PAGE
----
Our data provide information of interest at 3 levels: (1) with regard to the utility of studying ion currents as predictors of biological pacemaker function in situ; (2) with regard to the direct comparison between wild-type mHCN2 and a mutant channel mE324A; and (3) with regard to the potential for tandem therapy as an alternative to either electronic pacemaking or biological pacemaking as a unique therapy.
Biophysical Properties of Ion Currents as Predictors of Biological Pacemaker Function
Our studies in neonatal rat myocytes (Figures 1 and 2⇑) and in Xenopus oocytes (online-only Data Supplement, Figures I to IV) gave concordant results with regard to the function of mHCN2 and mE324A. That the mE324A mutation induced faster, more positive pacemaker current activation in these in vitro settings than did mHCN2 might be interpreted as suggesting that the mutant channel would result in a faster pacemaker rate and/or a shorter escape interval after overdrive pacing than occurred in saline-injected or mHCN2-injected hearts. However, this was not the case: Both the saline- and mHCN2-injected hearts showed escape times equivalent to those of the mE324A-injected hearts. As for automatic rates per se, these were equivalent for mHCN2- and mE324A-injected hearts, and both were significantly faster than those injected with saline. In other words, for 2 important descriptors, rate attained and overdrive suppression, there was no clear discrimination between the effects of mHCN2 and mE324A in situ. One explanation for this may be that the percentage of myocytes expressing mE324A current was significantly less than that expressing mHCN2. Moreover, there was a lesser current density in the E324A group, and this was associated with reduced protein detection on Western blot. Thus, although a greater fraction of channels activates faster at a given voltage with mE324A compared with mHCN2, the total number of channels available or net current flow may be approximately equivalent at physiologically relevant voltages such as −55 mV (see insets in Figure 1).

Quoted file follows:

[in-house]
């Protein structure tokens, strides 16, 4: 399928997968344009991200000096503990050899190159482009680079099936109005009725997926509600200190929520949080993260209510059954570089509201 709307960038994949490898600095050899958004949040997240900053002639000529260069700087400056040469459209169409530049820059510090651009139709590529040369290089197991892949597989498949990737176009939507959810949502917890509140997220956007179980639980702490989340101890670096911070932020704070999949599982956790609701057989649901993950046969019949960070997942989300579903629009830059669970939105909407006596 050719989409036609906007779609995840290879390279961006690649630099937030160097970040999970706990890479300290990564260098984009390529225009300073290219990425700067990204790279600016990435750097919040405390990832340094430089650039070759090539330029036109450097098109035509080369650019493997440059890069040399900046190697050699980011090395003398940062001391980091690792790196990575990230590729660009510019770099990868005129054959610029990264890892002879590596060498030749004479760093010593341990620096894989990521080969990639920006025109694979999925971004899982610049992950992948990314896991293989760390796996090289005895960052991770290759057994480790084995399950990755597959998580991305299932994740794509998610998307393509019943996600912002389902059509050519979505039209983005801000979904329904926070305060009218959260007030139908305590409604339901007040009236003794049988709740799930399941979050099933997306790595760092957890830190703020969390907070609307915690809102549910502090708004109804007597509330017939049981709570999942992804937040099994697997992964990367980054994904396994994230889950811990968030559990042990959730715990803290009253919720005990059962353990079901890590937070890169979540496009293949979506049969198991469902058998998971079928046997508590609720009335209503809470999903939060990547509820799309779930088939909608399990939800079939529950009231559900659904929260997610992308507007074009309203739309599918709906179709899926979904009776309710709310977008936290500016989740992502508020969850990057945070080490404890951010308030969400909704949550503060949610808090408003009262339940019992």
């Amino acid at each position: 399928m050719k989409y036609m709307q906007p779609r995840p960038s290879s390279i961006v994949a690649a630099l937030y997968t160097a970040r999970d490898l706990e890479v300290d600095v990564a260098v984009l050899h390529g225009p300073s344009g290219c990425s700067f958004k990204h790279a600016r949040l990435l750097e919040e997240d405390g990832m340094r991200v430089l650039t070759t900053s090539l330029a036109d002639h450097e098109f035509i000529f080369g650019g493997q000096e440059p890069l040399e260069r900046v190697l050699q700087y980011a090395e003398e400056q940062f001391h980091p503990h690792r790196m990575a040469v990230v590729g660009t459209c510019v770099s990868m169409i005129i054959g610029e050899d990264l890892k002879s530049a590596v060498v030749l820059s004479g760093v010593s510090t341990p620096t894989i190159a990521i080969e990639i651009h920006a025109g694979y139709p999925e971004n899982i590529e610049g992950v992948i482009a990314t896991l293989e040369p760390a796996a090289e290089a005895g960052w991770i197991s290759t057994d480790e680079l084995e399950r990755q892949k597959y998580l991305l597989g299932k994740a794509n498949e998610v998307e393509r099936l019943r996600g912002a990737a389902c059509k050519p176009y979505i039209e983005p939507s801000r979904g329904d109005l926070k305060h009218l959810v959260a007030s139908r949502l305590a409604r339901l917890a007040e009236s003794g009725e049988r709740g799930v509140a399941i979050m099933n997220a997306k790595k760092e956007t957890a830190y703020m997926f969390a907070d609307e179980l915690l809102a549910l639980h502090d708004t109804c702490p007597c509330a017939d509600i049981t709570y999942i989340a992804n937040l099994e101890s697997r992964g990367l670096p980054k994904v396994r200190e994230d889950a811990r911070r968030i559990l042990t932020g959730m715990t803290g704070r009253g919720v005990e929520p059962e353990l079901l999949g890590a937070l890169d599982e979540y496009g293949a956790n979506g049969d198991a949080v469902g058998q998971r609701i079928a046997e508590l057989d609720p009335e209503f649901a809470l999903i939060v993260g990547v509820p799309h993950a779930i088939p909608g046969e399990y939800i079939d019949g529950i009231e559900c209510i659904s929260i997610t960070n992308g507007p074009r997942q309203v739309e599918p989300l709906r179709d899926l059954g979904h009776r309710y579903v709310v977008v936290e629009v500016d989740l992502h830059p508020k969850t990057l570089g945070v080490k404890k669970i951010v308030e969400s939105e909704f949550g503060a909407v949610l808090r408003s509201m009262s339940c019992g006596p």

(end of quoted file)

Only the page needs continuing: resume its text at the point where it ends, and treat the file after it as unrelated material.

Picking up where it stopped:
To understand the enhanced responsiveness of mE324A to catecholamines, we considered the following: The inward current contributed by If in the diastolic range of potentials is determined by the number of f channels opened during diastolic depolarization. This is determined by 3 variables, the maximal f conductance, the steady state open probability at a given potential, and the rate at which the f gating variable approaches the steady state value. Given the bell-shaped relation of the kinetics-voltage relation of HCN channels (Figure 1D), the position of the control HCN2 activation relation within the diastolic potential range is such that a positive shift with cAMP might actually slow kinetics of activation at some diastolic potentials, thereby dampening the effects of β stimulation. In contrast, the much more positive position of the mE324A activation relation guarantees that the activation kinetics are much faster throughout the diastolic voltage range, and a further positive shift by cAMP will therefore accelerate activation at all diastolic potentials. Therefore, it is reasonable to suggest that this more rapid rate of activation at all diastolic potentials underlies the enhanced response to catecholamines.